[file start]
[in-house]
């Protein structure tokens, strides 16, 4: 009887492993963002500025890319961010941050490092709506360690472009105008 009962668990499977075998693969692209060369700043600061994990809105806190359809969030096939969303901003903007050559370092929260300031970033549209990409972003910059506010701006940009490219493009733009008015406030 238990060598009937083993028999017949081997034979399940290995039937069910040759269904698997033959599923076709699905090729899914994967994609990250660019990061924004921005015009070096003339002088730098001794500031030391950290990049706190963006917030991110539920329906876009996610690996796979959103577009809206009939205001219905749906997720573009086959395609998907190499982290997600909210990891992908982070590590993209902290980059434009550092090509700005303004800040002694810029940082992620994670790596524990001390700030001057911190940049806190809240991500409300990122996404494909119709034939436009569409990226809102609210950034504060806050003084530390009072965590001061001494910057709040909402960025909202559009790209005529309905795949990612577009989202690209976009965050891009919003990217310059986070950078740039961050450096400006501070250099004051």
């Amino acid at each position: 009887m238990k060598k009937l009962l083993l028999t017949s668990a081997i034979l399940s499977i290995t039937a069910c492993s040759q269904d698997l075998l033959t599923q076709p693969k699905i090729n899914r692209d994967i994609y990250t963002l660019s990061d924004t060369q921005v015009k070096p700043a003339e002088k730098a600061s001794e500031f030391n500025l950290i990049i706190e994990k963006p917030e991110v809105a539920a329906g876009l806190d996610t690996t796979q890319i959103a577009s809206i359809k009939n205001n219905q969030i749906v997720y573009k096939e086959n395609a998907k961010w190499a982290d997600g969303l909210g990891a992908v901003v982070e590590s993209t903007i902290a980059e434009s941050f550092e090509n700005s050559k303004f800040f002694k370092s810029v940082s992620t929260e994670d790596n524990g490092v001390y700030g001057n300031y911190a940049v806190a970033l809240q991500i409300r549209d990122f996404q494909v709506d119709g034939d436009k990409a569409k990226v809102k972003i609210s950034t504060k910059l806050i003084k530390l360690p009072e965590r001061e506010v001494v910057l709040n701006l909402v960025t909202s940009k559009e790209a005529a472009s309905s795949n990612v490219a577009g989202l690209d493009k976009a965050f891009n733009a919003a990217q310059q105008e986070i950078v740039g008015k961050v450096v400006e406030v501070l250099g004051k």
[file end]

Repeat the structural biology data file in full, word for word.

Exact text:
[in-house]
């Protein structure tokens, strides 16, 4: 009887492993963002500025890319961010941050490092709506360690472009105008 009962668990499977075998693969692209060369700043600061994990809105806190359809969030096939969303901003903007050559370092929260300031970033549209990409972003910059506010701006940009490219493009733009008015406030 238990060598009937083993028999017949081997034979399940290995039937069910040759269904698997033959599923076709699905090729899914994967994609990250660019990061924004921005015009070096003339002088730098001794500031030391950290990049706190963006917030991110539920329906876009996610690996796979959103577009809206009939205001219905749906997720573009086959395609998907190499982290997600909210990891992908982070590590993209902290980059434009550092090509700005303004800040002694810029940082992620994670790596524990001390700030001057911190940049806190809240991500409300990122996404494909119709034939436009569409990226809102609210950034504060806050003084530390009072965590001061001494910057709040909402960025909202559009790209005529309905795949990612577009989202690209976009965050891009919003990217310059986070950078740039961050450096400006501070250099004051």
């Amino acid at each position: 009887m238990k060598k009937l009962l083993l028999t017949s668990a081997i034979l399940s499977i290995t039937a069910c492993s040759q269904d698997l075998l033959t599923q076709p693969k699905i090729n899914r692209d994967i994609y990250t963002l660019s990061d924004t060369q921005v015009k070096p700043a003339e002088k730098a600061s001794e500031f030391n500025l950290i990049i706190e994990k963006p917030e991110v809105a539920a329906g876009l806190d996610t690996t796979q890319i959103a577009s809206i359809k009939n205001n219905q969030i749906v997720y573009k096939e086959n395609a998907k961010w190499a982290d997600g969303l909210g990891a992908v901003v982070e590590s993209t903007i902290a980059e434009s941050f550092e090509n700005s050559k303004f800040f002694k370092s810029v940082s992620t929260e994670d790596n524990g490092v001390y700030g001057n300031y911190a940049v806190a970033l809240q991500i409300r549209d990122f996404q494909v709506d119709g034939d436009k990409a569409k990226v809102k972003i609210s950034t504060k910059l806050i003084k530390l360690p009072e965590r001061e506010v001494v910057l709040n701006l909402v960025t909202s940009k559009e790209a005529a472009s309905s795949n990612v490219a577009g989202l690209d493009k976009a965050f891009n733009a919003a990217q310059q105008e986070i950078v740039g008015k961050v450096v400006e406030v501070l250099g004051k």